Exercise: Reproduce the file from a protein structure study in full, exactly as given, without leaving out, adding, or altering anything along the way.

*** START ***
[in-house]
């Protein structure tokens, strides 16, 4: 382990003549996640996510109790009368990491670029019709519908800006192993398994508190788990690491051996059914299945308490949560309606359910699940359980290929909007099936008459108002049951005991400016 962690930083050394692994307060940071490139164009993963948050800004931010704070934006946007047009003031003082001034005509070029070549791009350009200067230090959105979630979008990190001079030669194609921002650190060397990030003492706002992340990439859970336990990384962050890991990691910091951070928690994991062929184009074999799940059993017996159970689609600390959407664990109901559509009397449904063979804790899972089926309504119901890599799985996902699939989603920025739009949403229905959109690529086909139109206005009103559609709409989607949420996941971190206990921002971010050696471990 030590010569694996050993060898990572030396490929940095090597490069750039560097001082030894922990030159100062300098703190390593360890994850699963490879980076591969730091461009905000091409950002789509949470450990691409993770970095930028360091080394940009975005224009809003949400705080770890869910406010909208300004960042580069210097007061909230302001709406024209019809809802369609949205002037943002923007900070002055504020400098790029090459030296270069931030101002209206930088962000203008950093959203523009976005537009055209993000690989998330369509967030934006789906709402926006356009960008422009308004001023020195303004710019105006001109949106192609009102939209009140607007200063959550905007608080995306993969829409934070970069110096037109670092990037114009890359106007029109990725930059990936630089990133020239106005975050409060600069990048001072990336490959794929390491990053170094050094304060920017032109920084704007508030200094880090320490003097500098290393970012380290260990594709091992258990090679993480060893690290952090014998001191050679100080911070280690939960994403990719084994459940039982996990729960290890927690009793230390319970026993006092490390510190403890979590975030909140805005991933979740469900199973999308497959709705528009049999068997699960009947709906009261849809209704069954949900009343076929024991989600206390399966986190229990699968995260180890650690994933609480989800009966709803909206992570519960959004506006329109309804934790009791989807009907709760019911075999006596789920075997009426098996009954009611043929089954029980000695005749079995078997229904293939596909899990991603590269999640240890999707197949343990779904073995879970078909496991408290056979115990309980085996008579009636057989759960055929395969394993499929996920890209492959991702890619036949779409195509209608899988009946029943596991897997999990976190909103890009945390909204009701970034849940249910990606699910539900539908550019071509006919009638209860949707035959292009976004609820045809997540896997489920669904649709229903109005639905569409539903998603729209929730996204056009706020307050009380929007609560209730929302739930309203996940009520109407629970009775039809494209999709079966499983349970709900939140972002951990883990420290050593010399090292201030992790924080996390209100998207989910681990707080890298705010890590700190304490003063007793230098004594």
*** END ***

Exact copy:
[in-house]
């Protein structure tokens, strides 16, 4: 382990003549996640996510109790009368990491670029019709519908800006192993398994508190788990690491051996059914299945308490949560309606359910699940359980290929909007099936008459108002049951005991400016 962690930083050394692994307060940071490139164009993963948050800004931010704070934006946007047009003031003082001034005509070029070549791009350009200067230090959105979630979008990190001079030669194609921002650190060397990030003492706002992340990439859970336990990384962050890991990691910091951070928690994991062929184009074999799940059993017996159970689609600390959407664990109901559509009397449904063979804790899972089926309504119901890599799985996902699939989603920025739009949403229905959109690529086909139109206005009103559609709409989607949420996941971190206990921002971010050696471990 030590010569694996050993060898990572030396490929940095090597490069750039560097001082030894922990030159100062300098703190390593360890994850699963490879980076591969730091461009905000091409950002789509949470450990691409993770970095930028360091080394940009975005224009809003949400705080770890869910406010909208300004960042580069210097007061909230302001709406024209019809809802369609949205002037943002923007900070002055504020400098790029090459030296270069931030101002209206930088962000203008950093959203523009976005537009055209993000690989998330369509967030934006789906709402926006356009960008422009308004001023020195303004710019105006001109949106192609009102939209009140607007200063959550905007608080995306993969829409934070970069110096037109670092990037114009890359106007029109990725930059990936630089990133020239106005975050409060600069990048001072990336490959794929390491990053170094050094304060920017032109920084704007508030200094880090320490003097500098290393970012380290260990594709091992258990090679993480060893690290952090014998001191050679100080911070280690939960994403990719084994459940039982996990729960290890927690009793230390319970026993006092490390510190403890979590975030909140805005991933979740469900199973999308497959709705528009049999068997699960009947709906009261849809209704069954949900009343076929024991989600206390399966986190229990699968995260180890650690994933609480989800009966709803909206992570519960959004506006329109309804934790009791989807009907709760019911075999006596789920075997009426098996009954009611043929089954029980000695005749079995078997229904293939596909899990991603590269999640240890999707197949343990779904073995879970078909496991408290056979115990309980085996008579009636057989759960055929395969394993499929996920890209492959991702890619036949779409195509209608899988009946029943596991897997999990976190909103890009945390909204009701970034849940249910990606699910539900539908550019071509006919009638209860949707035959292009976004609820045809997540896997489920669904649709229903109005639905569409539903998603729209929730996204056009706020307050009380929007609560209730929302739930309203996940009520109407629970009775039809494209999709079966499983349970709900939140972002951990883990420290050593010399090292201030992790924080996390209100998207989910681990707080890298705010890590700190304490003063007793230098004594």